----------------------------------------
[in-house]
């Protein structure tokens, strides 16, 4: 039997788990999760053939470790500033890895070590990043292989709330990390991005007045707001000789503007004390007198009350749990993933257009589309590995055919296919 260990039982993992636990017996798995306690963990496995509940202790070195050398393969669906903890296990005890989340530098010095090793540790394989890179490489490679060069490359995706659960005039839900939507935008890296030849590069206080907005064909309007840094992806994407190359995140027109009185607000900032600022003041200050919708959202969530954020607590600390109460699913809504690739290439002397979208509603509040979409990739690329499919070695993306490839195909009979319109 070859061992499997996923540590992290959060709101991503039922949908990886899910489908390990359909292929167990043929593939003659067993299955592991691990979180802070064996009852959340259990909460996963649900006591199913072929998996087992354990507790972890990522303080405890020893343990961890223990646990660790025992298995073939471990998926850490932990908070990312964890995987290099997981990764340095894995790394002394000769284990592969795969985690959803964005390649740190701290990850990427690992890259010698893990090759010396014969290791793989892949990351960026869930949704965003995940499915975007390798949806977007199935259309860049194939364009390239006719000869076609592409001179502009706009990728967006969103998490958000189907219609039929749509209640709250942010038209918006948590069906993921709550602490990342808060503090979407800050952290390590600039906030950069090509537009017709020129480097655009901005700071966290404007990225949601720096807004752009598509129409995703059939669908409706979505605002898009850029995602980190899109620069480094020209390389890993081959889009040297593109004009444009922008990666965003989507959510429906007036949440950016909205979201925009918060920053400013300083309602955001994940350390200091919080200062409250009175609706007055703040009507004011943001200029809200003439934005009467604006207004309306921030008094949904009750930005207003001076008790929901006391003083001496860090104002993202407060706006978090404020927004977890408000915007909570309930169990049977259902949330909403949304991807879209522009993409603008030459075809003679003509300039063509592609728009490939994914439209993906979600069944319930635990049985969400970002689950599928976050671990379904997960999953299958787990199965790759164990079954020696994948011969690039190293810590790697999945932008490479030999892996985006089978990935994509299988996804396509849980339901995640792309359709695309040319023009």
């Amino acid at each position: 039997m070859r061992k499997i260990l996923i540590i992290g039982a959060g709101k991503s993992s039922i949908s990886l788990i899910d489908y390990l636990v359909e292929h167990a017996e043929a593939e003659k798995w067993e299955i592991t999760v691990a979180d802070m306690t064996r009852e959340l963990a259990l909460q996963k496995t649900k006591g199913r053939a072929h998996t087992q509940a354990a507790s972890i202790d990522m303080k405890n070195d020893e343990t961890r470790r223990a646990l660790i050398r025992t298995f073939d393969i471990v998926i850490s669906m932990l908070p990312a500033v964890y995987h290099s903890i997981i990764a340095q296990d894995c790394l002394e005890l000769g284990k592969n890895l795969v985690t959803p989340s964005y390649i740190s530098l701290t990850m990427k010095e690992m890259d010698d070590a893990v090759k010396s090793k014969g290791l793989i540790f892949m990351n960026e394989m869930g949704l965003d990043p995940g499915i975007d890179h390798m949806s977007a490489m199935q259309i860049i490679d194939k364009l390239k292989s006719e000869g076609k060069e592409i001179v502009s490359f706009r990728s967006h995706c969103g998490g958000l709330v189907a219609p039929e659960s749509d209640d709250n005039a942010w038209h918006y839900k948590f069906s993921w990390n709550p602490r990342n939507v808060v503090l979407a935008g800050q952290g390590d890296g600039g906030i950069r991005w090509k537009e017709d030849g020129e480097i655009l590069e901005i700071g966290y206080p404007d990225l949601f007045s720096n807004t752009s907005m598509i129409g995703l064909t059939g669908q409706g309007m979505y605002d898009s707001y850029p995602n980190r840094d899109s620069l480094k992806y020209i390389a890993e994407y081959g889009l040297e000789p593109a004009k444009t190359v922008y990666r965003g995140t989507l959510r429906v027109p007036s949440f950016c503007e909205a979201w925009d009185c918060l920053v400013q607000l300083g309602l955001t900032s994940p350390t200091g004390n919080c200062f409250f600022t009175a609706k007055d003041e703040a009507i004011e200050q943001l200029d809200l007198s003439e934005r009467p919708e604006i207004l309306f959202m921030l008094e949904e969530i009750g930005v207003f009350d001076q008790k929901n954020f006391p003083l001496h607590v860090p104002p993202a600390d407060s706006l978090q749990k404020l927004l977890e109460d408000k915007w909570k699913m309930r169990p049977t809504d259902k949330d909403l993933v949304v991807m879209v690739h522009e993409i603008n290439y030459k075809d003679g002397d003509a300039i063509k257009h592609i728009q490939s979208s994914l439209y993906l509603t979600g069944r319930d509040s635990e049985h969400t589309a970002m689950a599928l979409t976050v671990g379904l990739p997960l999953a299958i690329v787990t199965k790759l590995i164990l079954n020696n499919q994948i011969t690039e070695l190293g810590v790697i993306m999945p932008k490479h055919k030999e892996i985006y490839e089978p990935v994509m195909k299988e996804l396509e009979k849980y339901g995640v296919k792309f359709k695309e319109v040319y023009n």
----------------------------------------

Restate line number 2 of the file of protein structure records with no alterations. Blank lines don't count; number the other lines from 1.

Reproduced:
């Protein structure tokens, strides 16, 4: 039997788990999760053939470790500033890895070590990043292989709330990390991005007045707001000789503007004390007198009350749990993933257009589309590995055919296919 260990039982993992636990017996798995306690963990496995509940202790070195050398393969669906903890296990005890989340530098010095090793540790394989890179490489490679060069490359995706659960005039839900939507935008890296030849590069206080907005064909309007840094992806994407190359995140027109009185607000900032600022003041200050919708959202969530954020607590600390109460699913809504690739290439002397979208509603509040979409990739690329499919070695993306490839195909009979319109 070859061992499997996923540590992290959060709101991503039922949908990886899910489908390990359909292929167990043929593939003659067993299955592991691990979180802070064996009852959340259990909460996963649900006591199913072929998996087992354990507790972890990522303080405890020893343990961890223990646990660790025992298995073939471990998926850490932990908070990312964890995987290099997981990764340095894995790394002394000769284990592969795969985690959803964005390649740190701290990850990427690992890259010698893990090759010396014969290791793989892949990351960026869930949704965003995940499915975007390798949806977007199935259309860049194939364009390239006719000869076609592409001179502009706009990728967006969103998490958000189907219609039929749509209640709250942010038209918006948590069906993921709550602490990342808060503090979407800050952290390590600039906030950069090509537009017709020129480097655009901005700071966290404007990225949601720096807004752009598509129409995703059939669908409706979505605002898009850029995602980190899109620069480094020209390389890993081959889009040297593109004009444009922008990666965003989507959510429906007036949440950016909205979201925009918060920053400013300083309602955001994940350390200091919080200062409250009175609706007055703040009507004011943001200029809200003439934005009467604006207004309306921030008094949904009750930005207003001076008790929901006391003083001496860090104002993202407060706006978090404020927004977890408000915007909570309930169990049977259902949330909403949304991807879209522009993409603008030459075809003679003509300039063509592609728009490939994914439209993906979600069944319930635990049985969400970002689950599928976050671990379904997960999953299958787990199965790759164990079954020696994948011969690039190293810590790697999945932008490479030999892996985006089978990935994509299988996804396509849980339901995640792309359709695309040319023009």